Police in the German city of Munich have warned of a planned terror attack and have asked people to avoid crowds.
Police tweeted that the city's main station and Pasing station had been evacuated and said trains were no longer stopping there. They have since been reopened.
In a Facebook post, authorities said they had "serious information" that the attack had been planned for New Year's Eve.
Authorities received information that suicide bombers from so-called Islamic State (IS) could target the main station or Pasing station, Bavaria's interior minister said.
Cities across Europe have been on alert for a possible New Year's Eve attack.
"Current indications show that a terror attack is being planned in Munich. Please avoid gatherings of people and the Munich and Pasing train stations," police said in a tweet.
Munich newspaper TZ reported that police believed several groups of attackers could strike at different locations in the city.
Police said they had two pieces of information about a possible attack, German media reported.
"We have concrete information that we cannot sweep under the carpet," Bild newspaper quoted a police spokesperson as saying.
Between five and seven militants were thought to be planning an attack, Munich's police head Hubertus Andra said.
Germany's Federal Criminal Police Office alerted Munich police after receiving the tip-off from a "friendly intelligence agency" on New Year's Eve, Mr Herrmann said.
Local media reports say the information had come from French authorities.
The city's police said they had called in reinforcements from southern Bavaria and special police units were already operating in the city.
Security concerns had already caused New Year celebrations to be cancelled or limited in other European cities.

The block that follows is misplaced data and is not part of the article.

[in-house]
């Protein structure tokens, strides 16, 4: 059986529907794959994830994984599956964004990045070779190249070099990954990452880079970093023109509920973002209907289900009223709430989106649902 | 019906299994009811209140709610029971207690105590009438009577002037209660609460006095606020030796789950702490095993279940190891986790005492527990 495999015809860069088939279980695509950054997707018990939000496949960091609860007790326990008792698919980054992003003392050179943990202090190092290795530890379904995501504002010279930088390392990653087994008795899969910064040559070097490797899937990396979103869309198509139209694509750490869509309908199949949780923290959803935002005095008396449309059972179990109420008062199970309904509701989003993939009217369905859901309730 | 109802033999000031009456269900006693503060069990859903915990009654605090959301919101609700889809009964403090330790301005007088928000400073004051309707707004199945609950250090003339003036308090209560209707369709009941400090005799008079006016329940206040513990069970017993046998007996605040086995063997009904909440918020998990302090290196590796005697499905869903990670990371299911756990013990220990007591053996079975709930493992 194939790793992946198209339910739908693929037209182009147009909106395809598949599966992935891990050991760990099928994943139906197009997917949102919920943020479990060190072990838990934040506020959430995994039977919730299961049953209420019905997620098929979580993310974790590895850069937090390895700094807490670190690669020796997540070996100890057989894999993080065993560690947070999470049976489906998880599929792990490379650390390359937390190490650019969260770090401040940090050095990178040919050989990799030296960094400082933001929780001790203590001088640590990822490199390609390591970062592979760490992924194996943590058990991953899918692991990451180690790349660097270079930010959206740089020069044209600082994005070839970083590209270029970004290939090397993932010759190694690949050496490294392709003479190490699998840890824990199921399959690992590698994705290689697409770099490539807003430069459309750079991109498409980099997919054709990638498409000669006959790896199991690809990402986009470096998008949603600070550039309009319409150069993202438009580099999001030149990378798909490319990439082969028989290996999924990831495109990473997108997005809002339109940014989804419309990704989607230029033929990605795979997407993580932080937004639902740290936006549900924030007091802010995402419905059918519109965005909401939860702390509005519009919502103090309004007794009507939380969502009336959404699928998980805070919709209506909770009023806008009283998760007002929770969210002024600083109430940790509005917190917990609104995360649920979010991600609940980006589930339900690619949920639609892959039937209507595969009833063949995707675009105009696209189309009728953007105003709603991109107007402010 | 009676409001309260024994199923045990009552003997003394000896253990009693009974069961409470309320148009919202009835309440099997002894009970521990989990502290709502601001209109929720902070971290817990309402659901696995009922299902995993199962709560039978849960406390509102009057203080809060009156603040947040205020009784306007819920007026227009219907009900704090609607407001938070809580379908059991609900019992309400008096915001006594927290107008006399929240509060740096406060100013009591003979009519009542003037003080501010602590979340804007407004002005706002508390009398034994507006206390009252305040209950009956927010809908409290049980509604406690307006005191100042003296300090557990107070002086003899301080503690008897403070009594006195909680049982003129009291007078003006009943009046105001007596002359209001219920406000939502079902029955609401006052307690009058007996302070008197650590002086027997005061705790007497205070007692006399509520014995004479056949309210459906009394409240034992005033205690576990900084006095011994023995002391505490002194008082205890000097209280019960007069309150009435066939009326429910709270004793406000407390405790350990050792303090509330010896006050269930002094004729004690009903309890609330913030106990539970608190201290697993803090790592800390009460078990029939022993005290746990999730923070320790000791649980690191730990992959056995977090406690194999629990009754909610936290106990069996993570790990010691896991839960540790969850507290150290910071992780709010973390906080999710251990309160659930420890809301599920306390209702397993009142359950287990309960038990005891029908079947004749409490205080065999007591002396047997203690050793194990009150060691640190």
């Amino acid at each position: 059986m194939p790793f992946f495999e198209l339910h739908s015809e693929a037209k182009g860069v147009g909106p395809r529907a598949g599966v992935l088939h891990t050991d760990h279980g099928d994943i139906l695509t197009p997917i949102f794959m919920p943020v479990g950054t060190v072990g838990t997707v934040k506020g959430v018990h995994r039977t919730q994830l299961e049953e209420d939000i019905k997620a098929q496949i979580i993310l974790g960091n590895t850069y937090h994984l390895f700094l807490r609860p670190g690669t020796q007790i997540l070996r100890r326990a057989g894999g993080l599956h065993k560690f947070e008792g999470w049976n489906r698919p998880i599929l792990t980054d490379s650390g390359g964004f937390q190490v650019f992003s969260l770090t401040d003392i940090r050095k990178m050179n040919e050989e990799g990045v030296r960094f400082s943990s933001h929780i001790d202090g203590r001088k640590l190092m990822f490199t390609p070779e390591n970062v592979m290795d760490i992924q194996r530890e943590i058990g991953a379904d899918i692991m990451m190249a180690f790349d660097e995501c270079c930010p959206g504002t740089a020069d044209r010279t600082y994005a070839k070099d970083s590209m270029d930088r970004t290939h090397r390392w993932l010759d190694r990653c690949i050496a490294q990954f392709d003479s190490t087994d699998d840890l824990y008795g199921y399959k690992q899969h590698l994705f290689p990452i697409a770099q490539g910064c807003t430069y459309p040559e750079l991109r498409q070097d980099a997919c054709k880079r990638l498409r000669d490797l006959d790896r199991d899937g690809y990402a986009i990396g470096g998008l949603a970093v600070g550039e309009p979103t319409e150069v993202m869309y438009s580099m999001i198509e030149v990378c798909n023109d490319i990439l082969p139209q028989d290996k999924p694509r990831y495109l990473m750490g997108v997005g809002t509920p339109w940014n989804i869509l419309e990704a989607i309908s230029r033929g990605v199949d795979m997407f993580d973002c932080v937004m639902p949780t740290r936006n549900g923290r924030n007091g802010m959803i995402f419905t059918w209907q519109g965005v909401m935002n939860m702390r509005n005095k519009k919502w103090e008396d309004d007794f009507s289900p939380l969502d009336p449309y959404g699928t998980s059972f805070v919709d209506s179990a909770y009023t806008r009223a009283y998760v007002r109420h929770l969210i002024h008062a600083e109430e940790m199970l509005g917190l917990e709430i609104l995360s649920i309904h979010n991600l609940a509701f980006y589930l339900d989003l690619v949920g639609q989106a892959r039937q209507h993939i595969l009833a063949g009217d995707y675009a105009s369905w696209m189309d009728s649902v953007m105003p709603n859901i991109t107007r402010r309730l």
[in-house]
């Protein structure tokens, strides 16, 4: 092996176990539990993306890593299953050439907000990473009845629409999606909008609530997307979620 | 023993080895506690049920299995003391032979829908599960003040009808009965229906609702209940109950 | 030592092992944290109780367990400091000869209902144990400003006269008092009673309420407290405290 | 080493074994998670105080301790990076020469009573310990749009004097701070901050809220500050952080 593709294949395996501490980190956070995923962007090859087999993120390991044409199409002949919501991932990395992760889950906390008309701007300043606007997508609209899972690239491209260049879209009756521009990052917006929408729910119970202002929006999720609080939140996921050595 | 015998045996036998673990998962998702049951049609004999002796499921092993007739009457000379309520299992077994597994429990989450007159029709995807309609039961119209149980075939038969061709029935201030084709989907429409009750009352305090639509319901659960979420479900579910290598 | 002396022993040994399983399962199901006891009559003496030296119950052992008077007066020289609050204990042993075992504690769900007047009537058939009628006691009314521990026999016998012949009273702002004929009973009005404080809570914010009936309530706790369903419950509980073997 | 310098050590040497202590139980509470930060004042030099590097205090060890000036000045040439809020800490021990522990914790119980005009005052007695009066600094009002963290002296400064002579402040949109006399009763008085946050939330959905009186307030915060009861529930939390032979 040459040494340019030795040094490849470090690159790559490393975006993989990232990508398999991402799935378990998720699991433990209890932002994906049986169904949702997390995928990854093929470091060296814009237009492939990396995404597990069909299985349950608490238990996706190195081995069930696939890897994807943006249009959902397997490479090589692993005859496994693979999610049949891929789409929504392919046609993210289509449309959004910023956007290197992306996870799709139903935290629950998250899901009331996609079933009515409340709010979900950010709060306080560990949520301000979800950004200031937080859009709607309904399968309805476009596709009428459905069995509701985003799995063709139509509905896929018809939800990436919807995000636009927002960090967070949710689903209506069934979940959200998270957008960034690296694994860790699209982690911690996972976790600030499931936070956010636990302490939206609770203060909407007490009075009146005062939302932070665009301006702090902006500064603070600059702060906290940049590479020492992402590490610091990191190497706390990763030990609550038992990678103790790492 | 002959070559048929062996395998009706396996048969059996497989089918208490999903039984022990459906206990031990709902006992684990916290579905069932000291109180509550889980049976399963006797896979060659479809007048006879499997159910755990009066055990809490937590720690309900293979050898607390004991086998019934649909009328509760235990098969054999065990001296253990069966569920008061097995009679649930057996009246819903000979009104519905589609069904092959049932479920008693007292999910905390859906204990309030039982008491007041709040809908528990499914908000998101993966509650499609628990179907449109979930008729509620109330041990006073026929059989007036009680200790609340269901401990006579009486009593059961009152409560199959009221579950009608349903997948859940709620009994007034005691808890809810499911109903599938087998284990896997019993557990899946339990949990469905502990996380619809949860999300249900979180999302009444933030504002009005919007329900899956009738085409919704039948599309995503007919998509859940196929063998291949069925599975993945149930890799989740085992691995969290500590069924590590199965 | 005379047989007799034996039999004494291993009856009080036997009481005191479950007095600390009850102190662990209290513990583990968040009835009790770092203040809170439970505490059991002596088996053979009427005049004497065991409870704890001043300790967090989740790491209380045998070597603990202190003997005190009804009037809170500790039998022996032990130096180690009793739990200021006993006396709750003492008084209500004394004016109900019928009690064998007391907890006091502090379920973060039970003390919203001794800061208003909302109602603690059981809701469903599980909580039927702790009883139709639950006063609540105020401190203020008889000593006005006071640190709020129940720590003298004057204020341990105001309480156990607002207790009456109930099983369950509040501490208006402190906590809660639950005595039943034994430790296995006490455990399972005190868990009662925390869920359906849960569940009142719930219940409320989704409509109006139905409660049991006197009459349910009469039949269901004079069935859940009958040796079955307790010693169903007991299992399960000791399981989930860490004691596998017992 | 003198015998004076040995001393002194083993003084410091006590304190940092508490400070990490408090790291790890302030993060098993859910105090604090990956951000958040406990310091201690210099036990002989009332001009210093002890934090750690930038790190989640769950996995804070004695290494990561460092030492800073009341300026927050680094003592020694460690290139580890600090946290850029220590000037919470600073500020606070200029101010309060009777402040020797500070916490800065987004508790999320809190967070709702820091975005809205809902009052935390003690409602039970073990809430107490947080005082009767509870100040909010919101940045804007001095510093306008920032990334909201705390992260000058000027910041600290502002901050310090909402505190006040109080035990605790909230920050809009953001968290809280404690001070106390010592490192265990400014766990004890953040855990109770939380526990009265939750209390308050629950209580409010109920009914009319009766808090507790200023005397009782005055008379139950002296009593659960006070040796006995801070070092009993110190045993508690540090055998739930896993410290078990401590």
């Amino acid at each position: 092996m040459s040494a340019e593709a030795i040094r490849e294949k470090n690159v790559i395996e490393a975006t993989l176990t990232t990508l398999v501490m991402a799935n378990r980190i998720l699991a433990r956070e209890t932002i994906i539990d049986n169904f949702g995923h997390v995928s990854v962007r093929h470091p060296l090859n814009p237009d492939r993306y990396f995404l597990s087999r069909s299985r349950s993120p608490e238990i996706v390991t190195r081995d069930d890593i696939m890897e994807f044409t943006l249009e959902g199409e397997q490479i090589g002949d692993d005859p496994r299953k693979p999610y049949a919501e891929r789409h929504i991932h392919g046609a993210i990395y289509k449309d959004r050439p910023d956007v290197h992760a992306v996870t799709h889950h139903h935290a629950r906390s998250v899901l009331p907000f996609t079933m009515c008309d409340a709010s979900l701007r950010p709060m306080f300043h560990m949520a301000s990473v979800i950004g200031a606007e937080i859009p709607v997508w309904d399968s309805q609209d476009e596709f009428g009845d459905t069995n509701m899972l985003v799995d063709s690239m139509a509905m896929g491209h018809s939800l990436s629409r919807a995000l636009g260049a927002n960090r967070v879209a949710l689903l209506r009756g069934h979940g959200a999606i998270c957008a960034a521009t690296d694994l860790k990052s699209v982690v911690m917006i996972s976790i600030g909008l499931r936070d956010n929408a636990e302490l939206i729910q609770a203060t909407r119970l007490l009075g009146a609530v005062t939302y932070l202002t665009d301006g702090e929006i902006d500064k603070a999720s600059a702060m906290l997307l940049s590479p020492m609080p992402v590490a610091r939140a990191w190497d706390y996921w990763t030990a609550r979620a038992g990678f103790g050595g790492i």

Authorities in Brussels called off all official events after three people were detained on Thursday in connection with an alleged New Year's Eve plot.
They are being held for a further 24 hours, prosecutors said. Two other terror suspects were arrested earlier this week.
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But the apparent plots to target New Year celebrations in Brussels were not related to the suspected network behind the Paris attacks, the authorities said.
Police seized material during Thursday's raids including computers, phones and materials for playing airsoft - a military simulation game in which players fire replica weapons loaded with plastic pellets.
Separately, Belgian police arrested a 10th suspect over the 13 November attacks in Paris, in which 130 people were killed.
The Belgian national, identified as Ayoub B, was detained on Wednesday during a raid in the Brussels district of Molenbeek. He has been charged with terrorist murder and participation in the activities of a terrorist group.
In Paris, the traditional fireworks display has been called off but thousands of people partied on the Champs Elysees in the biggest public gathering since last month's attacks.
Security was stepped up in other major European cities too, including Moscow, London and Berlin.
Earlier this week, Austrian police claimed a "friendly intelligence service" had tipped them off that major European capitals were at risk of being attacked over the holiday period.
In Moscow, the fireworks were delayed by five minutes and, for the first time, police closed Red Square - a traditional place for crowds to gather.
London's Metropolitan Police deployed 3000 officers in the inner city, including extra armed officers.
In Berlin, officials said the security situation remained unchanged despite the alert in Munich.
Backpacks and fireworks were banned and bags searched on the "party mile" leading up to the Brandenburg Gate.
On Wednesday, Turkish police arrested two suspected IS members over an alleged plot to attack celebrations in Ankara.
State media said they were planning two separate attacks on crowded areas. Suicide vests and explosives were found during police raids.